In a third follow-up period in children aged 3 to 6 years, the efficacy of Infanrix against WHO-defined pertussis was 86% (95% CI, 79-91).
In a prospective efficacy trial conducted in Germany employing a household contact study design, 3 doses of Infanrix was administered at 3, 4, and 5 months of age in more than 22,000 children. Infants who did not participate in the study could have received a DTwP or DT vaccine. Calculation of vaccine efficacy was based on attack rates of pertussis in household contacts.
Among 173 contacts who did not receive a pertussis vaccine, 96 developed WHO-defined pertussis vs 7 of 112 contacts vaccinated with Infanrix. The protective efficacy of Infanrix was 89% (95% CI, 77-95).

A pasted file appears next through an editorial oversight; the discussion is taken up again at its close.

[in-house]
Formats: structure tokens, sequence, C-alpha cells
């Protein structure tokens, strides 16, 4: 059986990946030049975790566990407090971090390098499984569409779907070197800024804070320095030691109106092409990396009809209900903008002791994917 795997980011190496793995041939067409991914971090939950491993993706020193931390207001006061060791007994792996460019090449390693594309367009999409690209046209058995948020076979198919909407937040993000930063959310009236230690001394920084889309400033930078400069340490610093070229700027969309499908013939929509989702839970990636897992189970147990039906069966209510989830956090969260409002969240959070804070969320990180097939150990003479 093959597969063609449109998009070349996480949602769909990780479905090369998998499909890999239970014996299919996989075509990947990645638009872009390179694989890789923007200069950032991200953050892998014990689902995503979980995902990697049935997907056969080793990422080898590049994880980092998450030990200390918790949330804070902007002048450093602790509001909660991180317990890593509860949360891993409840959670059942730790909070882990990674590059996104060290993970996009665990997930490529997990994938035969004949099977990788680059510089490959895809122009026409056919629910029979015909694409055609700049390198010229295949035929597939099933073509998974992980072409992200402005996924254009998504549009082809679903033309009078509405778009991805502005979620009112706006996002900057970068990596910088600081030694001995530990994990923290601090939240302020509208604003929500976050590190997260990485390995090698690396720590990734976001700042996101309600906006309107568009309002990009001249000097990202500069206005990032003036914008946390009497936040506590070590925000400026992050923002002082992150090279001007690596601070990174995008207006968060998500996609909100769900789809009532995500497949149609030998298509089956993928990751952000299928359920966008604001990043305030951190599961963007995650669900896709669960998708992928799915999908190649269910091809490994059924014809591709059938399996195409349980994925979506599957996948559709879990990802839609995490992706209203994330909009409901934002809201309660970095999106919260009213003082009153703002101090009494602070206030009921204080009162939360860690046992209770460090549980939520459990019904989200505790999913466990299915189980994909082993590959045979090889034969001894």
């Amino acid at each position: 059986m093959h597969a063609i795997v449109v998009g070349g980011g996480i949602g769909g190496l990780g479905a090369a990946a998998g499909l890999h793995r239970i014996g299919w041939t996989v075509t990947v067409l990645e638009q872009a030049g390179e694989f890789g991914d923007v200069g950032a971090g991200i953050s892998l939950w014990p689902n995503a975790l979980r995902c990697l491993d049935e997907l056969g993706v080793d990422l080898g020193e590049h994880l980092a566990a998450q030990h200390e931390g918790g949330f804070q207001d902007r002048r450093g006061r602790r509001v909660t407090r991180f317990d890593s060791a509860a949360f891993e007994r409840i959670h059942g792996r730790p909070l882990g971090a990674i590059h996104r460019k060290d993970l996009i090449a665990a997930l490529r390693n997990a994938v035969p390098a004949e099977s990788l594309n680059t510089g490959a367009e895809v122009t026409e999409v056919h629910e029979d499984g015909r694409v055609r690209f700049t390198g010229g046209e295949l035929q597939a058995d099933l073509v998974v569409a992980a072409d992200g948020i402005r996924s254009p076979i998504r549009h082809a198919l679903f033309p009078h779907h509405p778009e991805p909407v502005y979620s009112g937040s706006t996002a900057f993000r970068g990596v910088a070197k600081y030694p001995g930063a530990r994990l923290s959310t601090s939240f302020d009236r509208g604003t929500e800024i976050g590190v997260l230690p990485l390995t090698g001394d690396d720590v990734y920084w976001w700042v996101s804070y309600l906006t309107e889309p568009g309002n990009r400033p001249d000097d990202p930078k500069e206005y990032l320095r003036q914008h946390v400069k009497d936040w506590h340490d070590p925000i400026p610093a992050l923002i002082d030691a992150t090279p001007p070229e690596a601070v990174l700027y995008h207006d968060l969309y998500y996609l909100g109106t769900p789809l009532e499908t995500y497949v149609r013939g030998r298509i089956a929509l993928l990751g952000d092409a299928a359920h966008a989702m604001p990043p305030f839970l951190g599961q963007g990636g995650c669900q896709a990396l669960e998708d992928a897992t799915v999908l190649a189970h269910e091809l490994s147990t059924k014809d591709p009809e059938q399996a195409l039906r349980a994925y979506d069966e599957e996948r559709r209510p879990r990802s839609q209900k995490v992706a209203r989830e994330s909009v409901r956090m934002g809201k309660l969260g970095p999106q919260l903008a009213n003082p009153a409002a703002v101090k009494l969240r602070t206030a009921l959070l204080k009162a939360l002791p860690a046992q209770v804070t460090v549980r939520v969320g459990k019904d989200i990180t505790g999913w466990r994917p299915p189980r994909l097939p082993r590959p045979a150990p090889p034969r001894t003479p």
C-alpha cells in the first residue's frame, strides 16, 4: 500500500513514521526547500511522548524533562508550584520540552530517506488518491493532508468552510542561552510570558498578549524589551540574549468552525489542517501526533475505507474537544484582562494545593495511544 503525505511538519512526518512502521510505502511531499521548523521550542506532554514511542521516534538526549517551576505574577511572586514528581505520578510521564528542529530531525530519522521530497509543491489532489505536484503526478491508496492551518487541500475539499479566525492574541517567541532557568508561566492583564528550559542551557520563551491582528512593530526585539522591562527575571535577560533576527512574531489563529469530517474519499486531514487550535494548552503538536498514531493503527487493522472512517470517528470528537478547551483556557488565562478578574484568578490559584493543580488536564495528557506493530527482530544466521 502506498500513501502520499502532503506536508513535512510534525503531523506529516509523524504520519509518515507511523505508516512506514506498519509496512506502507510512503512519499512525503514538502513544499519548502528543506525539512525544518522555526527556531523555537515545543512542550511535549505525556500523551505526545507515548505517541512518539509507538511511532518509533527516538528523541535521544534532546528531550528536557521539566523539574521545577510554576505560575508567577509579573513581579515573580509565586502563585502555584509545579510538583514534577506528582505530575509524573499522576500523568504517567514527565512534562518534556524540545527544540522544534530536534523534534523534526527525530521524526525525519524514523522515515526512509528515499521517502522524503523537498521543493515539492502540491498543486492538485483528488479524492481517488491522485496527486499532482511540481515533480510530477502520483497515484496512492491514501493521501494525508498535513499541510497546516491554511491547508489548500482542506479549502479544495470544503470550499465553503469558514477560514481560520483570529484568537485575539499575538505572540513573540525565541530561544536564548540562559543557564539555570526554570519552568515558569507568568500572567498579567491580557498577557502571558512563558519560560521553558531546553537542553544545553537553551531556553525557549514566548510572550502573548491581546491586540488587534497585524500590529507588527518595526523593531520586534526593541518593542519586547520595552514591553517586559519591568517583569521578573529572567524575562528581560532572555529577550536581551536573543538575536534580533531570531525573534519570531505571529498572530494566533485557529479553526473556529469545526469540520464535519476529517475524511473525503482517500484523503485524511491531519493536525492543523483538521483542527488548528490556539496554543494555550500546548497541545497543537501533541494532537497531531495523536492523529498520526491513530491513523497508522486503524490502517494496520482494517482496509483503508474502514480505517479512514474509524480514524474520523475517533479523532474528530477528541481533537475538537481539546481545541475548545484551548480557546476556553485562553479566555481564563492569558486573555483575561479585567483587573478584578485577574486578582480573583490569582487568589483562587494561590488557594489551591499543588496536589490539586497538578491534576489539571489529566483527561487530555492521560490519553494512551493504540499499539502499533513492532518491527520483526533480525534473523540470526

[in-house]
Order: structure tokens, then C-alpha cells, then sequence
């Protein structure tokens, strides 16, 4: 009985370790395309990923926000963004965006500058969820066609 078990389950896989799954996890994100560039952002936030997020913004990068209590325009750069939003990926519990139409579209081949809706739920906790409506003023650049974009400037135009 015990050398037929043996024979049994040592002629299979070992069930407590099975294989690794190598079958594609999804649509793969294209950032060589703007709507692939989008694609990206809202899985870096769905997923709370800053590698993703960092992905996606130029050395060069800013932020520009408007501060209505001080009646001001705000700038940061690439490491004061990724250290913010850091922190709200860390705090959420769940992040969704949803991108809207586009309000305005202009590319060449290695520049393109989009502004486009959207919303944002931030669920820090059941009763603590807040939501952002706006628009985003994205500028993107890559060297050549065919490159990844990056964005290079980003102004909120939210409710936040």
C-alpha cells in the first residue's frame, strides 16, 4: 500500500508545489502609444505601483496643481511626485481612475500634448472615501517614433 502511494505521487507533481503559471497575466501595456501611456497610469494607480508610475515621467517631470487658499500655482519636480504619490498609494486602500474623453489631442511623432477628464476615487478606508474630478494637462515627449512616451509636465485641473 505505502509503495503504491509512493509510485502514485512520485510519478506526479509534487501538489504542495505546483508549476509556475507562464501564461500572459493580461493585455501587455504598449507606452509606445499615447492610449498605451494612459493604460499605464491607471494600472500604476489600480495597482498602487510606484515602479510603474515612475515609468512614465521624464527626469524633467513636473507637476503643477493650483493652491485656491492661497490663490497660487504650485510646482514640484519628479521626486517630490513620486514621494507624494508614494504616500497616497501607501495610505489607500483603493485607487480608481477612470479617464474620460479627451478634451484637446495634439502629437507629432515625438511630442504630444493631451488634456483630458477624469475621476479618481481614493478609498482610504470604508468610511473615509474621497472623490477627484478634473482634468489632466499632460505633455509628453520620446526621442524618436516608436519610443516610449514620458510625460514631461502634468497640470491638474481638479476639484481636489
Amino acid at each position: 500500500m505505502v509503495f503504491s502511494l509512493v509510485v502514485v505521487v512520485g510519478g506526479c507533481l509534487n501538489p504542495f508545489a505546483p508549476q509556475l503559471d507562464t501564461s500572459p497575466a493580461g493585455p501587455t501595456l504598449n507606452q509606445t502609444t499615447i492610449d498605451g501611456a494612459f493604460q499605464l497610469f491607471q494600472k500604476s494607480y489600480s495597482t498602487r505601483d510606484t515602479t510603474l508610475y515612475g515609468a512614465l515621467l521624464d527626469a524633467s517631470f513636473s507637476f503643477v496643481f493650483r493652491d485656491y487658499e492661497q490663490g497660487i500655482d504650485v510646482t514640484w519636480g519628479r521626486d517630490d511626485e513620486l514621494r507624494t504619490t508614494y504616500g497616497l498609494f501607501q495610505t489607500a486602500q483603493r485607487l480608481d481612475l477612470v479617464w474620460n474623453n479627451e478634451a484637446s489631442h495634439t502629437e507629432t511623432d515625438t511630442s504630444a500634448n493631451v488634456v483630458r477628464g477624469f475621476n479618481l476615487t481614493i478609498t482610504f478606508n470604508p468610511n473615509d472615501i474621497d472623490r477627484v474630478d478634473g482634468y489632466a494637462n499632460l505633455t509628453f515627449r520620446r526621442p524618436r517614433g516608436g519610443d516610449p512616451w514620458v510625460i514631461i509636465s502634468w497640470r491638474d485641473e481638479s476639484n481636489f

When the definition of pertussis was expanded to include clinically milder disease with infection confirmed by culture and/or serologic testing, the efficacy of Infanrix was 67% (95% CI, 52-78) against at least 7 days of any cough and 81% (95% CI, 68-89) against at least 7 days of paroxysmal cough. The corresponding efficacy of Infanrix was 73% (95% CI, 59-82) against at least 14 days of any cough and 84% (95% CI, 71-91) against at least 14 days of paroxysmal cough.
Pertussis Immune Response to Infanrix Administered as a 3-Dose Primary Series
3 clinical studies (1 Italian efficacy study; 1 US study; and 1 German study) evaluated the immune responses to each of the 3 pertussis antigens contained in Infanrix in sera obtained 1 month after the third dose of vaccine.
One month after the third dose, the response rates to each pertussis antigen were similar in all 3 studies.
Immune Response to Concomitantly Administered Vaccines
A US study evaluated the concomitant use of Infanrix with Hib conjugate vaccine at 2, 4, and 6 months of age.
90% of 72 infants had anti-PRP ≥1.0 mcg/mL one month after the third dose of Hib conjugate vaccine.
A US study evaluated the concomitant use of Infanrix with Engerix-B, IPV, PCV7, and Hib conjugate vaccines at 2, 4, and 6 months of age.